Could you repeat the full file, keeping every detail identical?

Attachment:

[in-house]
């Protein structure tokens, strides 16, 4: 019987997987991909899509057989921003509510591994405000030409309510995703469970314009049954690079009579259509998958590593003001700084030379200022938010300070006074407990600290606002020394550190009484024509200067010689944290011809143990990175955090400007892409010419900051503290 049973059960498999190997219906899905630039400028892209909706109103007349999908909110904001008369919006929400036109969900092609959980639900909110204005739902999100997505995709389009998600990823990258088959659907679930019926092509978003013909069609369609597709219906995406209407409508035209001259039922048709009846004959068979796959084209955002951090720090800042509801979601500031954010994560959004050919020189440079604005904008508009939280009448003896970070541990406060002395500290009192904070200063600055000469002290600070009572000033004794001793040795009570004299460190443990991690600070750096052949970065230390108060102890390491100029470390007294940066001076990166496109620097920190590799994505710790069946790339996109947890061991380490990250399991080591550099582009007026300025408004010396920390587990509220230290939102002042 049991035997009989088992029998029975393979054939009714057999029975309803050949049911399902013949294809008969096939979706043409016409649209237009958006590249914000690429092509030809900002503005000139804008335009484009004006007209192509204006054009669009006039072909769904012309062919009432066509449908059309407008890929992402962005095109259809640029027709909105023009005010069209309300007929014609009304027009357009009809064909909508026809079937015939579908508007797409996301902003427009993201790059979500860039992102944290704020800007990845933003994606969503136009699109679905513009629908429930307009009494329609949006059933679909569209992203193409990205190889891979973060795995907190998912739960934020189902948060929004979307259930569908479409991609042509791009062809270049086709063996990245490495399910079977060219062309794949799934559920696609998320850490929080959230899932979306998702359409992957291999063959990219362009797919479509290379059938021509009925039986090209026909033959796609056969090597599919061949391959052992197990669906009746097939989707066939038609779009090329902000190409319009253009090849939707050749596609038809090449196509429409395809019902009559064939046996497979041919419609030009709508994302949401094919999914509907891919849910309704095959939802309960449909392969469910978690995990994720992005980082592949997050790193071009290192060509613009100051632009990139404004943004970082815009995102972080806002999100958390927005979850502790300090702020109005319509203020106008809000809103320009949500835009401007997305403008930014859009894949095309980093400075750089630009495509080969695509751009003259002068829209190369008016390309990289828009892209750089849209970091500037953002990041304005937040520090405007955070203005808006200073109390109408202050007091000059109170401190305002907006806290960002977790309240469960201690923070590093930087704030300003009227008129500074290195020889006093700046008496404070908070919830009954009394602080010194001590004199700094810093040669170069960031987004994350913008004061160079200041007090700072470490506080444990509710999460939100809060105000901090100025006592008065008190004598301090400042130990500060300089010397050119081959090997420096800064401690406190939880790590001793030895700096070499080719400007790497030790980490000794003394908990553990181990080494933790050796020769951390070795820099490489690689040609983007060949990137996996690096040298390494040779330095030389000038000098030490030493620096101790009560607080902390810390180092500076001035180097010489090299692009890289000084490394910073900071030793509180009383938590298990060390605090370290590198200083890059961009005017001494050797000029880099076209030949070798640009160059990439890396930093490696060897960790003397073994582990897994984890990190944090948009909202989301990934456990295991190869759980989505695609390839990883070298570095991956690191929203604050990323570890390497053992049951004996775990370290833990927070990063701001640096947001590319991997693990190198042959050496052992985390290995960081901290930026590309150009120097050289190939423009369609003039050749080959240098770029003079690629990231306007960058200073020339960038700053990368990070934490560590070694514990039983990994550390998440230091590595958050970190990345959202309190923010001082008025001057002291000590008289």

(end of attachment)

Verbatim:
[in-house]
């Protein structure tokens, strides 16, 4: 019987997987991909899509057989921003509510591994405000030409309510995703469970314009049954690079009579259509998958590593003001700084030379200022938010300070006074407990600290606002020394550190009484024509200067010689944290011809143990990175955090400007892409010419900051503290 049973059960498999190997219906899905630039400028892209909706109103007349999908909110904001008369919006929400036109969900092609959980639900909110204005739902999100997505995709389009998600990823990258088959659907679930019926092509978003013909069609369609597709219906995406209407409508035209001259039922048709009846004959068979796959084209955002951090720090800042509801979601500031954010994560959004050919020189440079604005904008508009939280009448003896970070541990406060002395500290009192904070200063600055000469002290600070009572000033004794001793040795009570004299460190443990991690600070750096052949970065230390108060102890390491100029470390007294940066001076990166496109620097920190590799994505710790069946790339996109947890061991380490990250399991080591550099582009007026300025408004010396920390587990509220230290939102002042 049991035997009989088992029998029975393979054939009714057999029975309803050949049911399902013949294809008969096939979706043409016409649209237009958006590249914000690429092509030809900002503005000139804008335009484009004006007209192509204006054009669009006039072909769904012309062919009432066509449908059309407008890929992402962005095109259809640029027709909105023009005010069209309300007929014609009304027009357009009809064909909508026809079937015939579908508007797409996301902003427009993201790059979500860039992102944290704020800007990845933003994606969503136009699109679905513009629908429930307009009494329609949006059933679909569209992203193409990205190889891979973060795995907190998912739960934020189902948060929004979307259930569908479409991609042509791009062809270049086709063996990245490495399910079977060219062309794949799934559920696609998320850490929080959230899932979306998702359409992957291999063959990219362009797919479509290379059938021509009925039986090209026909033959796609056969090597599919061949391959052992197990669906009746097939989707066939038609779009090329902000190409319009253009090849939707050749596609038809090449196509429409395809019902009559064939046996497979041919419609030009709508994302949401094919999914509907891919849910309704095959939802309960449909392969469910978690995990994720992005980082592949997050790193071009290192060509613009100051632009990139404004943004970082815009995102972080806002999100958390927005979850502790300090702020109005319509203020106008809000809103320009949500835009401007997305403008930014859009894949095309980093400075750089630009495509080969695509751009003259002068829209190369008016390309990289828009892209750089849209970091500037953002990041304005937040520090405007955070203005808006200073109390109408202050007091000059109170401190305002907006806290960002977790309240469960201690923070590093930087704030300003009227008129500074290195020889006093700046008496404070908070919830009954009394602080010194001590004199700094810093040669170069960031987004994350913008004061160079200041007090700072470490506080444990509710999460939100809060105000901090100025006592008065008190004598301090400042130990500060300089010397050119081959090997420096800064401690406190939880790590001793030895700096070499080719400007790497030790980490000794003394908990553990181990080494933790050796020769951390070795820099490489690689040609983007060949990137996996690096040298390494040779330095030389000038000098030490030493620096101790009560607080902390810390180092500076001035180097010489090299692009890289000084490394910073900071030793509180009383938590298990060390605090370290590198200083890059961009005017001494050797000029880099076209030949070798640009160059990439890396930093490696060897960790003397073994582990897994984890990190944090948009909202989301990934456990295991190869759980989505695609390839990883070298570095991956690191929203604050990323570890390497053992049951004996775990370290833990927070990063701001640096947001590319991997693990190198042959050496052992985390290995960081901290930026590309150009120097050289190939423009369609003039050749080959240098770029003079690629990231306007960058200073020339960038700053990368990070934490560590070694514990039983990994550390998440230091590595958050970190990345959202309190923010001082008025001057002291000590008289």